Horfilmania posted an epitaph for a relative she just lost. I was struck by two different feelings.
Overriding, of course, was my reaction to the quote printed concerning her health problems: "We take pills for that." It saddened me immensely.
This is what comes of treating our medical industry personnel like gods. They know best, they are authorities, they have our best interests at heart, we mustn't question! I don't know if I should be madder at them or at us. ...Or maybe at all the television dramas in which doctors are the heroes, which help to brainwash the credulous....
In our highly-specialized society, it's tempting to leave personally-unknown details to people who set themselves up as knowledgeable professionals. Hell, that's the way my marriage works -- some things J is better at, and he plays leader there, and some things i'm best at and he'd BETTER defer to my judgment. ;-) We can't each know everything, and the better part of wisdom is knowing where somebody else's expertise is needed.
But even from the earliest days of physicians, there have been areas where they THOUGHT they knew what was best but were seriously deluded. And the guild not only managed to kill an awful lot of patients, but they battled for their supremacy with "alternative practitioners" in ways that haven't changed much through the centuries -- I wonder how many witchcraft accusations were brought by them, simply to remove the competition from business?
The AMA claims to harass midwives, recommenders of supplements, and even members of their own club who use a different approach from the ingenuous "standard of care" ONLY to protect us from shoddy medicine, but there is a smokescreen situation here. If a treatment is shown to WORK, who are they to forbid its use simply because there is no RCT report printed up in a journal? They never worry about obviously deleterious treatments -- like statins for women -- when it comes to something the club sanctions. We're talking hypocrites, not Hypocrates.
Individual doctors often have the best interests of the patient as an ideal, but the association only cares about perpetuating itself, like so many other organizations (AHA, ACS, ADA ad nauseum). Too many, though, don't really care. Herd 'em in, sit in a room with them while looking at a computer-screen, write a scrip, herd 'em out.... The ones who work with patients to improve health from the ground up just make the "herders" look bad -- can't have that. :-P
"We take pills for that."
People get into all kinds of trouble through poor lifestyle choices; if we used the "pills" philosophy for crummy jobs, bad relationships, and crime, how far are we going to get? If some guy comes down with a disease because he lives like an unhygienic animal, do we tell him to just take a pill, or do we tell him to take a bath and clean his house, ferkrisesake? If a smoker goes to the doctor with lung disease is s/he not told to QUIT SMOKING?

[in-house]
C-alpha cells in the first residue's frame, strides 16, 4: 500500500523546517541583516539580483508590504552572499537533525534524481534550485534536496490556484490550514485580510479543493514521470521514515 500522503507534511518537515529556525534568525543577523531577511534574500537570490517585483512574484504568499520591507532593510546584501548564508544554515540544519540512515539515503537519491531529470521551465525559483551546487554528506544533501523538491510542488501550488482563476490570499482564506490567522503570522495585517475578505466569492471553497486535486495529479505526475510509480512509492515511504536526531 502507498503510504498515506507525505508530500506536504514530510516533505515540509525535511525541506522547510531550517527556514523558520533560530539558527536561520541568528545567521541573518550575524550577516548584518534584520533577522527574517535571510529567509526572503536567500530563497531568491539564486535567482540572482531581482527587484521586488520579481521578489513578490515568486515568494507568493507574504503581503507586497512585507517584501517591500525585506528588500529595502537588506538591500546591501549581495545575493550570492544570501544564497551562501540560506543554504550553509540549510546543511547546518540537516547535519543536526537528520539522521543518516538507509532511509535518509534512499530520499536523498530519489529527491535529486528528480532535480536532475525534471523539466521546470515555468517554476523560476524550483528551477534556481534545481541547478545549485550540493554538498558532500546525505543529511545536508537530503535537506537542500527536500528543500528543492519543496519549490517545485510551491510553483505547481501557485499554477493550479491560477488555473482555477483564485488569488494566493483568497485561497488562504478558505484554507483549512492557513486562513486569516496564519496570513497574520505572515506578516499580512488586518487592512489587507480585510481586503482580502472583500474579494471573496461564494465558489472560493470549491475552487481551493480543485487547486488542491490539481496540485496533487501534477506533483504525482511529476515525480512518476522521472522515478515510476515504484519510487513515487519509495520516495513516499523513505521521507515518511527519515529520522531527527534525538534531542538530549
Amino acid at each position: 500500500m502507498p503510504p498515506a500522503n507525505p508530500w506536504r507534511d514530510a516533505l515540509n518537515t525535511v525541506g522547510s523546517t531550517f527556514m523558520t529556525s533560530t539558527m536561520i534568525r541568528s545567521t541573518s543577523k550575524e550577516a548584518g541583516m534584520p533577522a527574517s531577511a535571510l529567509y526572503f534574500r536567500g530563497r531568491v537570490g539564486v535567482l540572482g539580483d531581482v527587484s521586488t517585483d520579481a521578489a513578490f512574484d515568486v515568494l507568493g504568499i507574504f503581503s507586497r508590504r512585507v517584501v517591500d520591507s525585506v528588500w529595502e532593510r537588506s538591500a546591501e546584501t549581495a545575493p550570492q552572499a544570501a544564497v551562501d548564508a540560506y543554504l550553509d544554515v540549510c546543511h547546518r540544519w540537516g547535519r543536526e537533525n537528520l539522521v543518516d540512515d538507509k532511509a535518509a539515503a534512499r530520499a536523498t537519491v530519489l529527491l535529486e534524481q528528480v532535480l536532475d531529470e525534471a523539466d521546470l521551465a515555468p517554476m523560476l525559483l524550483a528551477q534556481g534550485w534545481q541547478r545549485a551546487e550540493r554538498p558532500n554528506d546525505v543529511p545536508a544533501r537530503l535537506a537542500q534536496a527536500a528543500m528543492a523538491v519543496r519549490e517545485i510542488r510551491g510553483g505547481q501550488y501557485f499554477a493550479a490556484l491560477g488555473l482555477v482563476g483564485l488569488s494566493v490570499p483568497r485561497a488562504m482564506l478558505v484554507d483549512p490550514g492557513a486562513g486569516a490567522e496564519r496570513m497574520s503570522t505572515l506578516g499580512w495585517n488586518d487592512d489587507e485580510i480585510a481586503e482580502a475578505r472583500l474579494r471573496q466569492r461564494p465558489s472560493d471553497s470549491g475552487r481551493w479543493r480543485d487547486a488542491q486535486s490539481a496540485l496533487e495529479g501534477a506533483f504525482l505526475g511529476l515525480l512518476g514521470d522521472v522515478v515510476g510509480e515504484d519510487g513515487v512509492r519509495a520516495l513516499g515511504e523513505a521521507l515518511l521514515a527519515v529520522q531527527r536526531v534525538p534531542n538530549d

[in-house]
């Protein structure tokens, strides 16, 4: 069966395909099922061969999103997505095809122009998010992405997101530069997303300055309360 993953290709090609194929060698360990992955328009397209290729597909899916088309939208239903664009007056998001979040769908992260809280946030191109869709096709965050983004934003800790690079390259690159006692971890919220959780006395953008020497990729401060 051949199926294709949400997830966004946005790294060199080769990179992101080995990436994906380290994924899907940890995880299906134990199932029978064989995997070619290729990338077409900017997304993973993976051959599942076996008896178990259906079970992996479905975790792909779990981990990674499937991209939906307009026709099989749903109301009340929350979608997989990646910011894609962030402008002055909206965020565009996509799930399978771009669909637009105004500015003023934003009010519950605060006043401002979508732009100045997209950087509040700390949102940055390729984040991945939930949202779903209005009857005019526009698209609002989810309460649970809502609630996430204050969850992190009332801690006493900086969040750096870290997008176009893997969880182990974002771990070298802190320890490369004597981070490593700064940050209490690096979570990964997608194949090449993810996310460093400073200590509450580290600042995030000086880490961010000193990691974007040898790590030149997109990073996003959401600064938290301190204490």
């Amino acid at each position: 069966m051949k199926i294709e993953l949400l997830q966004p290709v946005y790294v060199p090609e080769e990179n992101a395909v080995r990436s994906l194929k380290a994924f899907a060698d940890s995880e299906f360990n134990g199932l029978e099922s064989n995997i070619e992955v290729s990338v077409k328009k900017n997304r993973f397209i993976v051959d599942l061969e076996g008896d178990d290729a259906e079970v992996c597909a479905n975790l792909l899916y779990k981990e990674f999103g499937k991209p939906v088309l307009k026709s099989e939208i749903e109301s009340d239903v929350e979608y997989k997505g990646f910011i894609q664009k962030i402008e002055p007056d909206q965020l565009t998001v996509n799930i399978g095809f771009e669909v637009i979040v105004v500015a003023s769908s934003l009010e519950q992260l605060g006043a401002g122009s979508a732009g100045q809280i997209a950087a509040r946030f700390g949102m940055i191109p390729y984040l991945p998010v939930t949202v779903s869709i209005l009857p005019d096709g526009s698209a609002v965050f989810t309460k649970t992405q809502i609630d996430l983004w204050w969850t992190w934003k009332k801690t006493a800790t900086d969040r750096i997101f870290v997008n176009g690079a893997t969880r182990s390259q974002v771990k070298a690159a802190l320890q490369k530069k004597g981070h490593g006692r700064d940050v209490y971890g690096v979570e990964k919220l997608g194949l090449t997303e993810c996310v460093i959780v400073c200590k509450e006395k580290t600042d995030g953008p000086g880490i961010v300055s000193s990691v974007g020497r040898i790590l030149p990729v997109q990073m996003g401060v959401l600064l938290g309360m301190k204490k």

When the public IS told that lifestyle changes are necessary to improve health, it is unfortunate that the changes they're told to make are so unpleasant. Western-world puritanism is held up as the path to immortality -- and I use the term intentionally, because it's all about that "being pure will get you into heaven" mentality. We are asked to give up red meat and ice cream and everything that provides pleasure, and instead to eat dry crusts and bitter herbs, and toil on a treadmill. No wonder doctors can't get their patients to make "lifestyle changes" -- no wonder they give up and pull out the prescription pad.
If that's what it took, I wouldn't do it either. Fortunately, it's not.
We desperately need to move away from "pill mentality" but of course the pharmaceutical industry will fight that tooth-and-nail. Letting them advertise on television made the problem worse ... but it just goes to show how strong their lobby is.
Presenting PLEASANT lifestyle changes as beneficial is our best hope for improvement. Change the message from "get at least five hours of exercise every week" to "do something outdoors for a half-hour every day" and see if people get a little more enthusiastic. Stop lying to them about animal protein ruining their kidneys -- if they can't tolerate a gram per pound of their ideal weight, their kidneys are ALREADY trashed. Most of all, stop telling them that they NEED those healthywholegrains, that starch is the best thing they could possibly eat.
...and the other thing that leapt to mind when I read that blog-post? That only in the 21st century could we consider a 70-year-old to be dying "young." As Henry II put it in "The Lion in Winter," "I'm 50 now. Good God, boy, I'm the oldest man I know! I've got a decade on the Pope!"
H's cousin -- rest in peace!